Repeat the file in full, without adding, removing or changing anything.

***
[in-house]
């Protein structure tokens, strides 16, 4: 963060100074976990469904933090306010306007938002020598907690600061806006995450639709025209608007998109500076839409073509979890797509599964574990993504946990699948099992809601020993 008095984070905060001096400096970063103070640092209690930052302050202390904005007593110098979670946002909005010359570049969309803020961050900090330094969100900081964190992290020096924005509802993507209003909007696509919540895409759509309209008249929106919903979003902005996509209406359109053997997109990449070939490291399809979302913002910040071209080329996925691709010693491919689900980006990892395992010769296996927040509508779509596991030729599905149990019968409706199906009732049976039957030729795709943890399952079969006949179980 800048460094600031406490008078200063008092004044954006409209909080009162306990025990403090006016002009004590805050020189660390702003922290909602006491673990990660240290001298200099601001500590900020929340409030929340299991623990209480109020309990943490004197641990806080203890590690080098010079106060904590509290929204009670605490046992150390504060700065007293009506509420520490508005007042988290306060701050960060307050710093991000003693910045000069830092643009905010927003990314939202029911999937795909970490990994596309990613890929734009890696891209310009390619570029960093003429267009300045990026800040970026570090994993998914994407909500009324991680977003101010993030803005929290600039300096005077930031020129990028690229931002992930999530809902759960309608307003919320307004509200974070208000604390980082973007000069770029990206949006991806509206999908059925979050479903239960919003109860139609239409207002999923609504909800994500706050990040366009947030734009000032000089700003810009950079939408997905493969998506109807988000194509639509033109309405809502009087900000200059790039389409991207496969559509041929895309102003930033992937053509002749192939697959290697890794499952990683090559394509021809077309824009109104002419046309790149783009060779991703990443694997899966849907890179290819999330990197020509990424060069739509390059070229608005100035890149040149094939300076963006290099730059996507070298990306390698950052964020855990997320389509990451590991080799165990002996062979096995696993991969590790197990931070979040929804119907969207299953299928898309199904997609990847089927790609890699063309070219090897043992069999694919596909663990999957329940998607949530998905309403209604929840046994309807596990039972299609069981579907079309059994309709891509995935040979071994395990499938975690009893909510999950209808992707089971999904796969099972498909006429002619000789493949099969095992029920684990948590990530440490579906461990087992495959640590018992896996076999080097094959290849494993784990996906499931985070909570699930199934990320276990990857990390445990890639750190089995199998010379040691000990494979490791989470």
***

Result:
[in-house]
């Protein structure tokens, strides 16, 4: 963060100074976990469904933090306010306007938002020598907690600061806006995450639709025209608007998109500076839409073509979890797509599964574990993504946990699948099992809601020993 008095984070905060001096400096970063103070640092209690930052302050202390904005007593110098979670946002909005010359570049969309803020961050900090330094969100900081964190992290020096924005509802993507209003909007696509919540895409759509309209008249929106919903979003902005996509209406359109053997997109990449070939490291399809979302913002910040071209080329996925691709010693491919689900980006990892395992010769296996927040509508779509596991030729599905149990019968409706199906009732049976039957030729795709943890399952079969006949179980 800048460094600031406490008078200063008092004044954006409209909080009162306990025990403090006016002009004590805050020189660390702003922290909602006491673990990660240290001298200099601001500590900020929340409030929340299991623990209480109020309990943490004197641990806080203890590690080098010079106060904590509290929204009670605490046992150390504060700065007293009506509420520490508005007042988290306060701050960060307050710093991000003693910045000069830092643009905010927003990314939202029911999937795909970490990994596309990613890929734009890696891209310009390619570029960093003429267009300045990026800040970026570090994993998914994407909500009324991680977003101010993030803005929290600039300096005077930031020129990028690229931002992930999530809902759960309608307003919320307004509200974070208000604390980082973007000069770029990206949006991806509206999908059925979050479903239960919003109860139609239409207002999923609504909800994500706050990040366009947030734009000032000089700003810009950079939408997905493969998506109807988000194509639509033109309405809502009087900000200059790039389409991207496969559509041929895309102003930033992937053509002749192939697959290697890794499952990683090559394509021809077309824009109104002419046309790149783009060779991703990443694997899966849907890179290819999330990197020509990424060069739509390059070229608005100035890149040149094939300076963006290099730059996507070298990306390698950052964020855990997320389509990451590991080799165990002996062979096995696993991969590790197990931070979040929804119907969207299953299928898309199904997609990847089927790609890699063309070219090897043992069999694919596909663990999957329940998607949530998905309403209604929840046994309807596990039972299609069981579907079309059994309709891509995935040979071994395990499938975690009893909510999950209808992707089971999904796969099972498909006429002619000789493949099969095992029920684990948590990530440490579906461990087992495959640590018992896996076999080097094959290849494993784990996906499931985070909570699930199934990320276990990857990390445990890639750190089995199998010379040691000990494979490791989470």